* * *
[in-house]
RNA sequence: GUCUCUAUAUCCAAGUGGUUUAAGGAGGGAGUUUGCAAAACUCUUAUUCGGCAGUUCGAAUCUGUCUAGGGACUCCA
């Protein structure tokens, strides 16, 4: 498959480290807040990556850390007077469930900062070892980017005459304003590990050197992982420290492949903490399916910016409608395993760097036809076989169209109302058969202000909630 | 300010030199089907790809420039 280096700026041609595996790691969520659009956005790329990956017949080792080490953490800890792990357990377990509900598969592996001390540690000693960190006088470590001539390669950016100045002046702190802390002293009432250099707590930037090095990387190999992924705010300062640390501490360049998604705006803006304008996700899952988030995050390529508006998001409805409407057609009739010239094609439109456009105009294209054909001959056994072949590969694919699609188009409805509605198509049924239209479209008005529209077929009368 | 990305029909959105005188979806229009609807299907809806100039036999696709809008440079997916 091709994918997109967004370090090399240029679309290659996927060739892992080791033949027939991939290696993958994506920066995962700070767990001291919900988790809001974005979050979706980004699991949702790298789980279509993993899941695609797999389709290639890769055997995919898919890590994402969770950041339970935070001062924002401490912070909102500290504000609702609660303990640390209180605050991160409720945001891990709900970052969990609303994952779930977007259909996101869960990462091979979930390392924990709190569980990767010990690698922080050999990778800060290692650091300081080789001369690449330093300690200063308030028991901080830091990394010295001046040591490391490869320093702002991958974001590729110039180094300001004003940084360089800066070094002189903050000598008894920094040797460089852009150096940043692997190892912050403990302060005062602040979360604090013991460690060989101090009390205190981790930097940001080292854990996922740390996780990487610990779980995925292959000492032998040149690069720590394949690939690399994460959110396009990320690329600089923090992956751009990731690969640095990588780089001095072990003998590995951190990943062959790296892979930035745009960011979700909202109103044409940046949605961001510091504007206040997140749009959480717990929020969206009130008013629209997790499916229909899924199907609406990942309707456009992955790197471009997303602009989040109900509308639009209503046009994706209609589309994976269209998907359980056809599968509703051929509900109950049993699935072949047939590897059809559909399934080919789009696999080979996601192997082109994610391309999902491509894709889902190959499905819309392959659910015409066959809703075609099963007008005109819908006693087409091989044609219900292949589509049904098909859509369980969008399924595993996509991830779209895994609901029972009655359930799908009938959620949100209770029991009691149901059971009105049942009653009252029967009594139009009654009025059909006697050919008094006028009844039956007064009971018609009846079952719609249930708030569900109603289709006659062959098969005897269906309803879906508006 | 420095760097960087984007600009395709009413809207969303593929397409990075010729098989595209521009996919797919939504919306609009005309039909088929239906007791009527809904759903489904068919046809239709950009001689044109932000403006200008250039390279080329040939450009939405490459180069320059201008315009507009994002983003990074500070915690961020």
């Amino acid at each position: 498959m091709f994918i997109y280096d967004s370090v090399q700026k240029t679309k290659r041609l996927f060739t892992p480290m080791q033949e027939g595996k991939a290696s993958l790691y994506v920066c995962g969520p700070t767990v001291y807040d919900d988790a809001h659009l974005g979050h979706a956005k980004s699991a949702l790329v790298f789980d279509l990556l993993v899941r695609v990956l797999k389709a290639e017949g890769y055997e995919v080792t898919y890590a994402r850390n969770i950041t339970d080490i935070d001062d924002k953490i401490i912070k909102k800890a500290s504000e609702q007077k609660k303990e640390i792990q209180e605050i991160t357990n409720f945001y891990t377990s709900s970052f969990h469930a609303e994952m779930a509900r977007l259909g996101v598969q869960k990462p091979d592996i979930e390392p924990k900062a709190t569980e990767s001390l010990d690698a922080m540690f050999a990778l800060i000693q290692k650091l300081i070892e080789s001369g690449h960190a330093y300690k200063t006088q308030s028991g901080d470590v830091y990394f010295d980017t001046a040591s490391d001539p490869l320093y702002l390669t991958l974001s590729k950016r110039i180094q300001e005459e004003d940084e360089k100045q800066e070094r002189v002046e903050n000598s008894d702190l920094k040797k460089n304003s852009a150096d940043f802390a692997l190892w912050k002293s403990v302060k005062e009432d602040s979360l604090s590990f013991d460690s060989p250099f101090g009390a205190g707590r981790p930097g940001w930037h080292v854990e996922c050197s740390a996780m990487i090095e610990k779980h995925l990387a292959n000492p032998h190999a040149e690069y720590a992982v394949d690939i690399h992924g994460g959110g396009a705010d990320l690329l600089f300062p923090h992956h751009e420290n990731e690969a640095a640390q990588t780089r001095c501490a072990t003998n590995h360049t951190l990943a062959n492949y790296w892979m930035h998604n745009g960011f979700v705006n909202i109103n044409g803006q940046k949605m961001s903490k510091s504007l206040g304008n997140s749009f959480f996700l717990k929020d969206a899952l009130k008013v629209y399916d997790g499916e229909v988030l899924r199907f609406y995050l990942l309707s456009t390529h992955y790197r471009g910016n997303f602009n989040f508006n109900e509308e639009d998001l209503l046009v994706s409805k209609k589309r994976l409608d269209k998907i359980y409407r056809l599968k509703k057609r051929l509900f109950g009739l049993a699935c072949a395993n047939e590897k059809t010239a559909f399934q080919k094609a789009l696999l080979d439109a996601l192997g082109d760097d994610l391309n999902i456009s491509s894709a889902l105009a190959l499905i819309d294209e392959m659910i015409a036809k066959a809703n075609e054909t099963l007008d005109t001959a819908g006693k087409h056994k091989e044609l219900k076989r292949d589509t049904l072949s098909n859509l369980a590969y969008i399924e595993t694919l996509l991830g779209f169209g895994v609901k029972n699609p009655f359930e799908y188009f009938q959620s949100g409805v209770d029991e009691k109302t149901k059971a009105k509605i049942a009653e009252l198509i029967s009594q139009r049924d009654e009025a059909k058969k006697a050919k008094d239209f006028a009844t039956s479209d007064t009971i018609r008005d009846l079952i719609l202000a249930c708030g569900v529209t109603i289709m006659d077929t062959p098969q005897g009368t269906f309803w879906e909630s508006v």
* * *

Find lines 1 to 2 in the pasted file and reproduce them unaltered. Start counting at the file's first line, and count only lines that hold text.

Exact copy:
[in-house]
RNA sequence: GUCUCUAUAUCCAAGUGGUUUAAGGAGGGAGUUUGCAAAACUCUUAUUCGGCAGUUCGAAUCUGUCUAGGGACUCCA